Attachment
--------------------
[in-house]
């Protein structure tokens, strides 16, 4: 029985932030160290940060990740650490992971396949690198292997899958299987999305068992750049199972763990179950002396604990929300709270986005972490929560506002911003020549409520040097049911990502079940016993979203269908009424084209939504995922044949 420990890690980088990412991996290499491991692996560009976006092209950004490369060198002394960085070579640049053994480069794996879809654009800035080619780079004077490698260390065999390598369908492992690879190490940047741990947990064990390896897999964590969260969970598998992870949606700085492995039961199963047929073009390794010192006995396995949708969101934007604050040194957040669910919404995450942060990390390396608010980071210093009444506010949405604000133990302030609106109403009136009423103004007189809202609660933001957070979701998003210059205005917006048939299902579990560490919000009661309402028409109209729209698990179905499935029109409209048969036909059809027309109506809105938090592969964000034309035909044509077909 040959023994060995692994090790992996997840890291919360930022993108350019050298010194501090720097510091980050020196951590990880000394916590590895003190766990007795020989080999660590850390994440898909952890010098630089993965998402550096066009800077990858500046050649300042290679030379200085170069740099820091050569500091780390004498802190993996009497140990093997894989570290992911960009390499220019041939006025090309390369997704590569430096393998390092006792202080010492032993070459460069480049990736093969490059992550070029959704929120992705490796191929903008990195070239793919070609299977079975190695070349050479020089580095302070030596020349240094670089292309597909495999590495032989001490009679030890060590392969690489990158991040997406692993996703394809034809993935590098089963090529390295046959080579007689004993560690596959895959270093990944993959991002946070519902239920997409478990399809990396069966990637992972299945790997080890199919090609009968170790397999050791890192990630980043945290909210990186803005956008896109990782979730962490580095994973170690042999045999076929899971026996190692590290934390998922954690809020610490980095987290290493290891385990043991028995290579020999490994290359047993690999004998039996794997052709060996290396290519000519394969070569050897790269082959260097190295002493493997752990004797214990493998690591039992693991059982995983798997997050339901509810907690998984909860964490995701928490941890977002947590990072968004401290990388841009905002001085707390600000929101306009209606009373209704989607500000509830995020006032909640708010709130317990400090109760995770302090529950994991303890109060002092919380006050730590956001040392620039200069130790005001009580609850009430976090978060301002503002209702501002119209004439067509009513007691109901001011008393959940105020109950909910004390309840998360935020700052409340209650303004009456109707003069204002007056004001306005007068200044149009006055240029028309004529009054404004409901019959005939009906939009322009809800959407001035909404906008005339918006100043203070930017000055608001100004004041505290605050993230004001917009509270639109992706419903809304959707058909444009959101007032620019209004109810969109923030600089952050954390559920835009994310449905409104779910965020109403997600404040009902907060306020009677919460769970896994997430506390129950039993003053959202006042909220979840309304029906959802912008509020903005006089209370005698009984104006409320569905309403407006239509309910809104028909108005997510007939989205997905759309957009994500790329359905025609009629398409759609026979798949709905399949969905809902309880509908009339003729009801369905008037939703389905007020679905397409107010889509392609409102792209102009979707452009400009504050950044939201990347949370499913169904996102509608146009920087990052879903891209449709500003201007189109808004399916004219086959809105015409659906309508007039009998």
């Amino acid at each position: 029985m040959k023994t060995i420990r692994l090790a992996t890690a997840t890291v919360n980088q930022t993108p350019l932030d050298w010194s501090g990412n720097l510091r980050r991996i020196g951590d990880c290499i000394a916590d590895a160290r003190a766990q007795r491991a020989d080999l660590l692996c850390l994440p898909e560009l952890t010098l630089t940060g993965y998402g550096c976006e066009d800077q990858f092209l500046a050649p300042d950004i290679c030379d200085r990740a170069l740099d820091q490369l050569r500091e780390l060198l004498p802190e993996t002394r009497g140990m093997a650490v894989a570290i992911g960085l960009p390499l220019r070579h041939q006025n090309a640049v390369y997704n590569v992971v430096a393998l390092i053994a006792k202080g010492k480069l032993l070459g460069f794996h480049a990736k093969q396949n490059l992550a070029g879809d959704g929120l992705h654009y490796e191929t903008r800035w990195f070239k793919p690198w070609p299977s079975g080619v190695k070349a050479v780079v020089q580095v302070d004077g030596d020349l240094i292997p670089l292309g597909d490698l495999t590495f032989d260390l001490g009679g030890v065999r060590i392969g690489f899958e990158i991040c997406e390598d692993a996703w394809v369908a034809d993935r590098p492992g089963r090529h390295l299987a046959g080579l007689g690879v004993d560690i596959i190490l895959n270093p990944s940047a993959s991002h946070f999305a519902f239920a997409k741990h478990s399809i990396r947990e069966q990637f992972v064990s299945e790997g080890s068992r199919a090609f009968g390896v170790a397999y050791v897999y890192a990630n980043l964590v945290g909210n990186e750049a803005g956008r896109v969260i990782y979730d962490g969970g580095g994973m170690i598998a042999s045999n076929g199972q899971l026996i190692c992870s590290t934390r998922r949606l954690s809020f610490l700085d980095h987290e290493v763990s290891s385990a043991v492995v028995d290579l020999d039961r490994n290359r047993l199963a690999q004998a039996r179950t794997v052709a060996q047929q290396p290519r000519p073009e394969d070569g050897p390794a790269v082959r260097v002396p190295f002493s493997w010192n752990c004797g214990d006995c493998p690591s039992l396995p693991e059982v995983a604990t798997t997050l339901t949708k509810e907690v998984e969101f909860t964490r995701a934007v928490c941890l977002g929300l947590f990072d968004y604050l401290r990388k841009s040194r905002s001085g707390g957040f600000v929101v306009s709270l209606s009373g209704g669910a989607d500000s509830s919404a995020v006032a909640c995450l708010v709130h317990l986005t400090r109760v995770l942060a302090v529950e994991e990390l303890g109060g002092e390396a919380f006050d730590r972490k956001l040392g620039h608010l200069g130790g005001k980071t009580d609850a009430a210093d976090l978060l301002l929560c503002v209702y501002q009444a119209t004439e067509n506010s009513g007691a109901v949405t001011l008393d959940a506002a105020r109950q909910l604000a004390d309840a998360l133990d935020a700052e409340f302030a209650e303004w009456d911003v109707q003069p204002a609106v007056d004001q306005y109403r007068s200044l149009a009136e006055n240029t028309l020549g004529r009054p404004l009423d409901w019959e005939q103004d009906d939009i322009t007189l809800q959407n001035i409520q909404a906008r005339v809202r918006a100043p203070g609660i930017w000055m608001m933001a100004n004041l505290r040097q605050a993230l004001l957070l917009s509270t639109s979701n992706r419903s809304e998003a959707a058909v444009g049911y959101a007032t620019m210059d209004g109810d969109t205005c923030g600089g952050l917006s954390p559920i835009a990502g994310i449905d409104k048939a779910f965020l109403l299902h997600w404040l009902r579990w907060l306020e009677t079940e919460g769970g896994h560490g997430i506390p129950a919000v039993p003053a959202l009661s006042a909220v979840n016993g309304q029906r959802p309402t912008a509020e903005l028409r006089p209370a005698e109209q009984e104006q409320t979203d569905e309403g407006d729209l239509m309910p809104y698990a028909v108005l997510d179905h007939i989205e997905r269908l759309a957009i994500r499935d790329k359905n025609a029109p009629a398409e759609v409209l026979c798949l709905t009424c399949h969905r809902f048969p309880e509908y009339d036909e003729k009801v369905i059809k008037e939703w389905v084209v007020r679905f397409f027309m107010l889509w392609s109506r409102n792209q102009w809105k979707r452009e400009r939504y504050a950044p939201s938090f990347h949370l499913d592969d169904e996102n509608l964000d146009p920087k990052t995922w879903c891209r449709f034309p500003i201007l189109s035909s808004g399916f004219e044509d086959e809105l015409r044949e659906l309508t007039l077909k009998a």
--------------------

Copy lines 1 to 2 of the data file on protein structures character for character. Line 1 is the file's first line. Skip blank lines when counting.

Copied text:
[in-house]
């Protein structure tokens, strides 16, 4: 029985932030160290940060990740650490992971396949690198292997899958299987999305068992750049199972763990179950002396604990929300709270986005972490929560506002911003020549409520040097049911990502079940016993979203269908009424084209939504995922044949 420990890690980088990412991996290499491991692996560009976006092209950004490369060198002394960085070579640049053994480069794996879809654009800035080619780079004077490698260390065999390598369908492992690879190490940047741990947990064990390896897999964590969260969970598998992870949606700085492995039961199963047929073009390794010192006995396995949708969101934007604050040194957040669910919404995450942060990390390396608010980071210093009444506010949405604000133990302030609106109403009136009423103004007189809202609660933001957070979701998003210059205005917006048939299902579990560490919000009661309402028409109209729209698990179905499935029109409209048969036909059809027309109506809105938090592969964000034309035909044509077909 040959023994060995692994090790992996997840890291919360930022993108350019050298010194501090720097510091980050020196951590990880000394916590590895003190766990007795020989080999660590850390994440898909952890010098630089993965998402550096066009800077990858500046050649300042290679030379200085170069740099820091050569500091780390004498802190993996009497140990093997894989570290992911960009390499220019041939006025090309390369997704590569430096393998390092006792202080010492032993070459460069480049990736093969490059992550070029959704929120992705490796191929903008990195070239793919070609299977079975190695070349050479020089580095302070030596020349240094670089292309597909495999590495032989001490009679030890060590392969690489990158991040997406692993996703394809034809993935590098089963090529390295046959080579007689004993560690596959895959270093990944993959991002946070519902239920997409478990399809990396069966990637992972299945790997080890199919090609009968170790397999050791890192990630980043945290909210990186803005956008896109990782979730962490580095994973170690042999045999076929899971026996190692590290934390998922954690809020610490980095987290290493290891385990043991028995290579020999490994290359047993690999004998039996794997052709060996290396290519000519394969070569050897790269082959260097190295002493493997752990004797214990493998690591039992693991059982995983798997997050339901509810907690998984909860964490995701928490941890977002947590990072968004401290990388841009905002001085707390600000929101306009209606009373209704989607500000509830995020006032909640708010709130317990400090109760995770302090529950994991303890109060002092919380006050730590956001040392620039200069130790005001009580609850009430976090978060301002503002209702501002119209004439067509009513007691109901001011008393959940105020109950909910004390309840998360935020700052409340209650303004009456109707003069204002007056004001306005007068200044149009006055240029028309004529009054404004409901019959005939009906939009322009809800959407001035909404906008005339918006100043203070930017000055608001100004004041505290605050993230004001917009509270639109992706419903809304959707058909444009959101007032620019209004109810969109923030600089952050954390559920835009994310449905409104779910965020109403997600404040009902907060306020009677919460769970896994997430506390129950039993003053959202006042909220979840309304029906959802912008509020903005006089209370005698009984104006409320569905309403407006239509309910809104028909108005997510007939989205997905759309957009994500790329359905025609009629398409759609026979798949709905399949969905809902309880509908009339003729009801369905008037939703389905007020679905397409107010889509392609409102792209102009979707452009400009504050950044939201990347949370499913169904996102509608146009920087990052879903891209449709500003201007189109808004399916004219086959809105015409659906309508007039009998």